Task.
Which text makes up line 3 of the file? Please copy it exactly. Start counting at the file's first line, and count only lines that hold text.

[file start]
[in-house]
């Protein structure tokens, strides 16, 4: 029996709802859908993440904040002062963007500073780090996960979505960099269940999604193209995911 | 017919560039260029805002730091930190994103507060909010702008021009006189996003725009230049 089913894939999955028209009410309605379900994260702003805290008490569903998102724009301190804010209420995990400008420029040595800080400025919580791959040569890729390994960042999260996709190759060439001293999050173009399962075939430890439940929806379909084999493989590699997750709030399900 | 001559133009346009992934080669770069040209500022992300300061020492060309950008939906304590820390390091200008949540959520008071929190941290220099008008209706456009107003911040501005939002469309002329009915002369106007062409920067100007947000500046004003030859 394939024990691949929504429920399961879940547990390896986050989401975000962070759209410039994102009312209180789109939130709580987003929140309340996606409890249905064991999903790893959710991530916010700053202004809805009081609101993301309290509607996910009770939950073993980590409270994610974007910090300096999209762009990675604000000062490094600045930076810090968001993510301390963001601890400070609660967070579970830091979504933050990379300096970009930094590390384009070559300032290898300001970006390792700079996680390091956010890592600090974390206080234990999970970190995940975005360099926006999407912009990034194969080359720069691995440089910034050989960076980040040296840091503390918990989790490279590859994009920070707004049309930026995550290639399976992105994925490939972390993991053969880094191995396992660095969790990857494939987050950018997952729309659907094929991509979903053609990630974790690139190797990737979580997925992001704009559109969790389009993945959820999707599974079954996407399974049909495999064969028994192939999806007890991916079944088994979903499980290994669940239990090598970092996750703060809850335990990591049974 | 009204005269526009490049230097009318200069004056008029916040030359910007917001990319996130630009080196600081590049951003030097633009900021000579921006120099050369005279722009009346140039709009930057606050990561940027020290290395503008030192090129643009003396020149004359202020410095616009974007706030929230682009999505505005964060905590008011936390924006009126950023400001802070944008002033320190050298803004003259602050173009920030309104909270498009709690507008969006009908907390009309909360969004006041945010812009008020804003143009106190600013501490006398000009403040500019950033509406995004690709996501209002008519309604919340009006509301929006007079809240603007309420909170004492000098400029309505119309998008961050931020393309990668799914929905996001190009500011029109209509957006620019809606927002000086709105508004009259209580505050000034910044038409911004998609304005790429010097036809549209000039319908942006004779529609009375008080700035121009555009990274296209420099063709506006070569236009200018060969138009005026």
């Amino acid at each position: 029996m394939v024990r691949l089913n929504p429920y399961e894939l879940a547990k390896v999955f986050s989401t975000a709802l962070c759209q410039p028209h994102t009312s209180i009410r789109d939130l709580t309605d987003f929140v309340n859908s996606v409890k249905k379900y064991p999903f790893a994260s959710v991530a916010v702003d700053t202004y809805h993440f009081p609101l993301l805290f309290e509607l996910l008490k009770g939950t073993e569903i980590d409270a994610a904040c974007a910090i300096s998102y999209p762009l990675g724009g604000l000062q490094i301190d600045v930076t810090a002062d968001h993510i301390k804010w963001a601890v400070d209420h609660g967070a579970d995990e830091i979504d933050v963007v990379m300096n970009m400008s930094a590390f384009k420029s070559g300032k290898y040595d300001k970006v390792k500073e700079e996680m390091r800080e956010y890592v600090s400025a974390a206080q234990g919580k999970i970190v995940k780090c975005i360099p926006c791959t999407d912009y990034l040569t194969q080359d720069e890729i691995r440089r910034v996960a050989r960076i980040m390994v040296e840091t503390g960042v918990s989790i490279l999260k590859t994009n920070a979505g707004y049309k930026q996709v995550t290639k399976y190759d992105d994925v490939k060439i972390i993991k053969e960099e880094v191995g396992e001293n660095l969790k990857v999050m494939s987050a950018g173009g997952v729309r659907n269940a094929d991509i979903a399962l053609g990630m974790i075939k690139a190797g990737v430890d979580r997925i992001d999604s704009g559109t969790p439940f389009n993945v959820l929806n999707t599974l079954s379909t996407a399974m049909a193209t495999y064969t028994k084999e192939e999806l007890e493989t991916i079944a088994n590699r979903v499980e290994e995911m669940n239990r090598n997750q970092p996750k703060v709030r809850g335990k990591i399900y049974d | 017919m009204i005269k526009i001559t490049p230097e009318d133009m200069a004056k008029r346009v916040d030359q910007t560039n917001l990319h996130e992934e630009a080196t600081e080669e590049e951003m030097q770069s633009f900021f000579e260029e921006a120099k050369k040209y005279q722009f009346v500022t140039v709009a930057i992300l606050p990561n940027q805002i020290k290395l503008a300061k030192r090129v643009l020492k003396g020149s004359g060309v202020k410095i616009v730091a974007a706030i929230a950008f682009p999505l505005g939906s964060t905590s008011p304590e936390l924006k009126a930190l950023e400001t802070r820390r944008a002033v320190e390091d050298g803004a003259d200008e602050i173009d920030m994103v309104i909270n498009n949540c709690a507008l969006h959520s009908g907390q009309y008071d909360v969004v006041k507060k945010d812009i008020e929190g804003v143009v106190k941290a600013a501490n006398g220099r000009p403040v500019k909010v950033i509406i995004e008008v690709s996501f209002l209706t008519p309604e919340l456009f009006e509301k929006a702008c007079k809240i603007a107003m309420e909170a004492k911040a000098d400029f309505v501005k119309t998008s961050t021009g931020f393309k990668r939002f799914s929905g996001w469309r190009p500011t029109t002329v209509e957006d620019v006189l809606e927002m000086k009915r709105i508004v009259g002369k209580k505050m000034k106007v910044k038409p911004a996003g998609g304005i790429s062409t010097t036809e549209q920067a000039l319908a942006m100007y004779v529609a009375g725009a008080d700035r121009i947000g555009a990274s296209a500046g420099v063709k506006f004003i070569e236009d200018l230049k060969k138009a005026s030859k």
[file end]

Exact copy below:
């Amino acid at each position: 029996m394939v024990r691949l089913n929504p429920y399961e894939l879940a547990k390896v999955f986050s989401t975000a709802l962070c759209q410039p028209h994102t009312s209180i009410r789109d939130l709580t309605d987003f929140v309340n859908s996606v409890k249905k379900y064991p999903f790893a994260s959710v991530a916010v702003d700053t202004y809805h993440f009081p609101l993301l805290f309290e509607l996910l008490k009770g939950t073993e569903i980590d409270a994610a904040c974007a910090i300096s998102y999209p762009l990675g724009g604000l000062q490094i301190d600045v930076t810090a002062d968001h993510i301390k804010w963001a601890v400070d209420h609660g967070a579970d995990e830091i979504d933050v963007v990379m300096n970009m400008s930094a590390f384009k420029s070559g300032k290898y040595d300001k970006v390792k500073e700079e996680m390091r800080e956010y890592v600090s400025a974390a206080q234990g919580k999970i970190v995940k780090c975005i360099p926006c791959t999407d912009y990034l040569t194969q080359d720069e890729i691995r440089r910034v996960a050989r960076i980040m390994v040296e840091t503390g960042v918990s989790i490279l999260k590859t994009n920070a979505g707004y049309k930026q996709v995550t290639k399976y190759d992105d994925v490939k060439i972390i993991k053969e960099e880094v191995g396992e001293n660095l969790k990857v999050m494939s987050a950018g173009g997952v729309r659907n269940a094929d991509i979903a399962l053609g990630m974790i075939k690139a190797g990737v430890d979580r997925i992001d999604s704009g559109t969790p439940f389009n993945v959820l929806n999707t599974l079954s379909t996407a399974m049909a193209t495999y064969t028994k084999e192939e999806l007890e493989t991916i079944a088994n590699r979903v499980e290994e995911m669940n239990r090598n997750q970092p996750k703060v709030r809850g335990k990591i399900y049974d | 017919m009204i005269k526009i001559t490049p230097e009318d133009m200069a004056k008029r346009v916040d030359q910007t560039n917001l990319h996130e992934e630009a080196t600081e080669e590049e951003m030097q770069s633009f900021f000579e260029e921006a120099k050369k040209y005279q722009f009346v500022t140039v709009a930057i992300l606050p990561n940027q805002i020290k290395l503008a300061k030192r090129v643009l020492k003396g020149s004359g060309v202020k410095i616009v730091a974007a706030i929230a950008f682009p999505l505005g939906s964060t905590s008011p304590e936390l924006k009126a930190l950023e400001t802070r820390r944008a002033v320190e390091d050298g803004a003259d200008e602050i173009d920030m994103v309104i909270n498009n949540c709690a507008l969006h959520s009908g907390q009309y008071d909360v969004v006041k507060k945010d812009i008020e929190g804003v143009v106190k941290a600013a501490n006398g220099r000009p403040v500019k909010v950033i509406i995004e008008v690709s996501f209002l209706t008519p309604e919340l456009f009006e509301k929006a702008c007079k809240i603007a107003m309420e909170a004492k911040a000098d400029f309505v501005k119309t998008s961050t021009g931020f393309k990668r939002f799914s929905g996001w469309r190009p500011t029109t002329v209509e957006d620019v006189l809606e927002m000086k009915r709105i508004v009259g002369k209580k505050m000034k106007v910044k038409p911004a996003g998609g304005i790429s062409t010097t036809e549209q920067a000039l319908a942006m100007y004779v529609a009375g725009a008080d700035r121009i947000g555009a990274s296209a500046g420099v063709k506006f004003i070569e236009d200018l230049k060969k138009a005026s030859k």